Ensure compliance with EPA rule: Ban all sewering of hazardous waste drugs

Hospital Safety Insider, August 22, 2019

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By A.J. Plunkett (

The August 21 ban on the sewering of hazardous waste pharmaceuticals is the first deadline set out in new regulations published by the EPA in February that sets up a new category, Subpart P, under the federal Resource Conservation and Recovery Act (RCRA).

Review and update your policies on the disposal of pharmaceuticals to prohibit the flushing of any drugs into the sewers. Experts say that may be the best way to ensure compliance with the new EPA regulation. In addition, it will help ease requirements on front-line staffers who will no longer have to keep track of what they can and can’t flush down the drain.

And it may even help you stay on the good side of federal regulators who are encouraging the no-sewering of any drug as a best practice to protect water resources.

The ban is the only part of the rule that goes into effect at all healthcare facilities across the United States and its territories, without exception. That’s because the EPA is declaring the ban under the authority set out by the federal Hazardous and Solid Waste Amendments (HSWA).

Other parts of the final rule, officially known as the “Management Standards for Hazardous Waste Pharmaceuticals & Amendment to the P075 Listing for Nicotine,” are under RCRA and must be approved in each state or territory that has its own RCRA-authorized program (more on that in a bit.)

The sewering ban is also one of the more stringent changes outlined in the rule. And the EPA only has the authority to ban flushing of those drugs deemed to be hazardous waste as outlined under RCRA regulation, notes Wade Scheel, Director of Governmental Affairs for Stericycle Environmental Solutions.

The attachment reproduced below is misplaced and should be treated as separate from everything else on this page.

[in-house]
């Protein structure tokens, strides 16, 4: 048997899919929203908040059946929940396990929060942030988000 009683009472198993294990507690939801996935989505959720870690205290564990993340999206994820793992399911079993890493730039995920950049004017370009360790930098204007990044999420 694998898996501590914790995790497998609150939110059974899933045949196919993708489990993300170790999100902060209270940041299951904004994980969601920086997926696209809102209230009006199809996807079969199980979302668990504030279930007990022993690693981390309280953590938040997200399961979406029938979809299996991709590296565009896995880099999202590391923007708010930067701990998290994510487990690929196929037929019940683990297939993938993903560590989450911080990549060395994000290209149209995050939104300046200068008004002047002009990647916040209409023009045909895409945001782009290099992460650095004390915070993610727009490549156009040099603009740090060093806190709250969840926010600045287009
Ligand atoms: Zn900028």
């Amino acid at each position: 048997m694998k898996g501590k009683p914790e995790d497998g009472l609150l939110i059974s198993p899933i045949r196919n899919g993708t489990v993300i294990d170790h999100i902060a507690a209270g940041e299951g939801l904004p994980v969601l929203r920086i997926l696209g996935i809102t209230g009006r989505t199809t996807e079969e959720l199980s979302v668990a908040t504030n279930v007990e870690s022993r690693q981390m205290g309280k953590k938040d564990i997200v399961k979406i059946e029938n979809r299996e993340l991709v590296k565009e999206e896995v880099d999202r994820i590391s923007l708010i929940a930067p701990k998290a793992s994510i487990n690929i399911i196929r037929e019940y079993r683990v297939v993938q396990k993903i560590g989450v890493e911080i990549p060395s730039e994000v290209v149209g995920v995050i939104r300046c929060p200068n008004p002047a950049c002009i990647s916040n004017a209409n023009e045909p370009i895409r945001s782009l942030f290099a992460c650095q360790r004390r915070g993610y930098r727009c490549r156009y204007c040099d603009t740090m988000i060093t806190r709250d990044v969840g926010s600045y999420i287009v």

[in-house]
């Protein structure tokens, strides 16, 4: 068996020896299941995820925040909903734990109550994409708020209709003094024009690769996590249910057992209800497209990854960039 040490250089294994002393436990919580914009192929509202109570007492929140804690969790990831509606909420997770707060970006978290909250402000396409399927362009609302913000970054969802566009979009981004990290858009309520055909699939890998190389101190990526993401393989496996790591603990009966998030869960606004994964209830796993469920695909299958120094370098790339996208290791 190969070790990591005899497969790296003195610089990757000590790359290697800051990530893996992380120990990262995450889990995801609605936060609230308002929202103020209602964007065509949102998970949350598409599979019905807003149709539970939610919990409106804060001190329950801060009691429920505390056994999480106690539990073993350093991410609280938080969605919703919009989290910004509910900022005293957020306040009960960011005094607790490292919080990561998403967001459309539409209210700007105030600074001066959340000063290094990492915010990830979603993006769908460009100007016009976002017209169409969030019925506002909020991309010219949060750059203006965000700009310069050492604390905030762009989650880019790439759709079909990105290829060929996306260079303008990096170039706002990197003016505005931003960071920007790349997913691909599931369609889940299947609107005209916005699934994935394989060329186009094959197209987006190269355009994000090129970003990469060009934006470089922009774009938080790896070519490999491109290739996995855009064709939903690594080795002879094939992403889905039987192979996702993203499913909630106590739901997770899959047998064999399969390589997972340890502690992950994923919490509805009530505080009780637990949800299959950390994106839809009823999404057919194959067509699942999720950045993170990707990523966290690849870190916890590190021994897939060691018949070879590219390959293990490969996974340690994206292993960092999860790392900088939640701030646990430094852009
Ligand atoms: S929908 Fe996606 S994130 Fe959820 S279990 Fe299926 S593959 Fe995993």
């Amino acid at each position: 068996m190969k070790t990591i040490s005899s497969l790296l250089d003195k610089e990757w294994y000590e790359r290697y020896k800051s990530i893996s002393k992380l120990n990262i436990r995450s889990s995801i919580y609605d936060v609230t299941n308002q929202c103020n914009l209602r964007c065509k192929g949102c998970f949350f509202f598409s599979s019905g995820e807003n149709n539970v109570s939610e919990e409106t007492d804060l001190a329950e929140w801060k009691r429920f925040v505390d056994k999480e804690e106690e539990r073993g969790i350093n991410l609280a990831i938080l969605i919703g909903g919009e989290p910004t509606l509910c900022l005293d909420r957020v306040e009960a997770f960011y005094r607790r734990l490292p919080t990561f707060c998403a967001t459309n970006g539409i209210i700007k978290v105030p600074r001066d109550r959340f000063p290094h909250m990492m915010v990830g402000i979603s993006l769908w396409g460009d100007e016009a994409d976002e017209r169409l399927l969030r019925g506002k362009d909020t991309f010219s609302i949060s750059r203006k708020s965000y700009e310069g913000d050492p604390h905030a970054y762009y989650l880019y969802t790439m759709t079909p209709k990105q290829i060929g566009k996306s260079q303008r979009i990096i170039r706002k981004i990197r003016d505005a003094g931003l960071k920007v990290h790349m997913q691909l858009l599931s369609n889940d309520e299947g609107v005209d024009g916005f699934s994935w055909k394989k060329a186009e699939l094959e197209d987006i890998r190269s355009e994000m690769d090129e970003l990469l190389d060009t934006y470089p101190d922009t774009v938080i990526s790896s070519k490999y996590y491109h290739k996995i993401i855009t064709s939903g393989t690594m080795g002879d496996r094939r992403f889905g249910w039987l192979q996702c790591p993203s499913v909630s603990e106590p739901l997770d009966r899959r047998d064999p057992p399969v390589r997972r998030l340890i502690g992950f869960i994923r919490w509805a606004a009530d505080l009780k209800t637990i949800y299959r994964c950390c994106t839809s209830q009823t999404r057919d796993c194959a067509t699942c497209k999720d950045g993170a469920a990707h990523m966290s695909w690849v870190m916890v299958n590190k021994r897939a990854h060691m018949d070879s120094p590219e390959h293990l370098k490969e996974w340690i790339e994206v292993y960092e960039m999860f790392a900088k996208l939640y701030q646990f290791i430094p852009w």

However, in the preamble to the final rule the EPA “clearly makes it known” its position on sewering of all drugs, he says.

That preamble states: “We note that although our RCRA statutory authority limits us to apply the prohibition on sewering narrowly to pharmaceuticals that are RCRA hazardous wastes, EPA strongly recommends as a best management practice to not sewer any waste pharmaceutical (i.e., hazardous or non-hazardous) from any source or location.”

The EPA even goes on to ask households to do the same.

The concern is that public sewer and water systems were not designed to filter out what has become very complex chemical and biological elements found in many drugs—even if they’re not technically considered hazardous waste, says Scheel.

Pharmaceuticals can have a significant impact on the environment, according to Michael Ganio, Pharm.D., M.S., BCPS, FASHP, director of Pharmacy Practice and Quality with the American Society of Health-System Pharmacists (AHSP.)

“Studies have shown that non hazardous-waste drugs that are disposed of down the drain can be found in water supplies and in lakes and streams, so a best practice is not to dispose of any pharmaceuticals down the drain,” says Ganio.

Because of such impacts, many of the larger health systems and healthcare facilities have abandoned the practice of sewering already, notes Scheel. While the new federal ban may not have a major impact on those facilities, smaller facilities, especially in rural areas, will have to ensure their policies adhere to the prohibition.

The main problem will be identifying what pharmaceuticals are considered hazardous waste under RCRA and which are not, says Scheel, and then training staff to know the difference. Having staff make those decisions while also on the frontline of providing care can be an onerous demand, he notes. To help them and to ensure compliance, Scheel recommends creating a “make-it-easy button” and prohibit the flushing of all pharmaceuticals.

Facilities that do not want to follow that recommendation will need to inventory the pharmaceuticals disposed of on site, identify which are considered hazardous waste under RCRA, and prohibit them from being sewered.